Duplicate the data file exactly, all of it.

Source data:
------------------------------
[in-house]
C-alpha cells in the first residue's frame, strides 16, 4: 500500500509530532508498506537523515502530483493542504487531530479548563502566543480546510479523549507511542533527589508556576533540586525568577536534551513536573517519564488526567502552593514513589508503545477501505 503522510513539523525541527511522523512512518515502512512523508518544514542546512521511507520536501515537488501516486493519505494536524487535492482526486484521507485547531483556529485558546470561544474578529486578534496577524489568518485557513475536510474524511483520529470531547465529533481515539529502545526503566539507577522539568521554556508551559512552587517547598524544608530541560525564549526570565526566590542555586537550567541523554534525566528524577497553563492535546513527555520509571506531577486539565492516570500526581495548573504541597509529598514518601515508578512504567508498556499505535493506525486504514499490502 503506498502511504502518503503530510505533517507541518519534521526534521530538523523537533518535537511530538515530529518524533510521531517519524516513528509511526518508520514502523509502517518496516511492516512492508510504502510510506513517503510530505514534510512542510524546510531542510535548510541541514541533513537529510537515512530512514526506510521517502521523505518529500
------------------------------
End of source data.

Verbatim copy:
[in-house]
C-alpha cells in the first residue's frame, strides 16, 4: 500500500509530532508498506537523515502530483493542504487531530479548563502566543480546510479523549507511542533527589508556576533540586525568577536534551513536573517519564488526567502552593514513589508503545477501505 503522510513539523525541527511522523512512518515502512512523508518544514542546512521511507520536501515537488501516486493519505494536524487535492482526486484521507485547531483556529485558546470561544474578529486578534496577524489568518485557513475536510474524511483520529470531547465529533481515539529502545526503566539507577522539568521554556508551559512552587517547598524544608530541560525564549526570565526566590542555586537550567541523554534525566528524577497553563492535546513527555520509571506531577486539565492516570500526581495548573504541597509529598514518601515508578512504567508498556499505535493506525486504514499490502 503506498502511504502518503503530510505533517507541518519534521526534521530538523523537533518535537511530538515530529518524533510521531517519524516513528509511526518508520514502523509502517518496516511492516512492508510504502510510506513517503510530505514534510512542510524546510531542510535548510541541514541533513537529510537515512530512514526506510521517502521523505518529500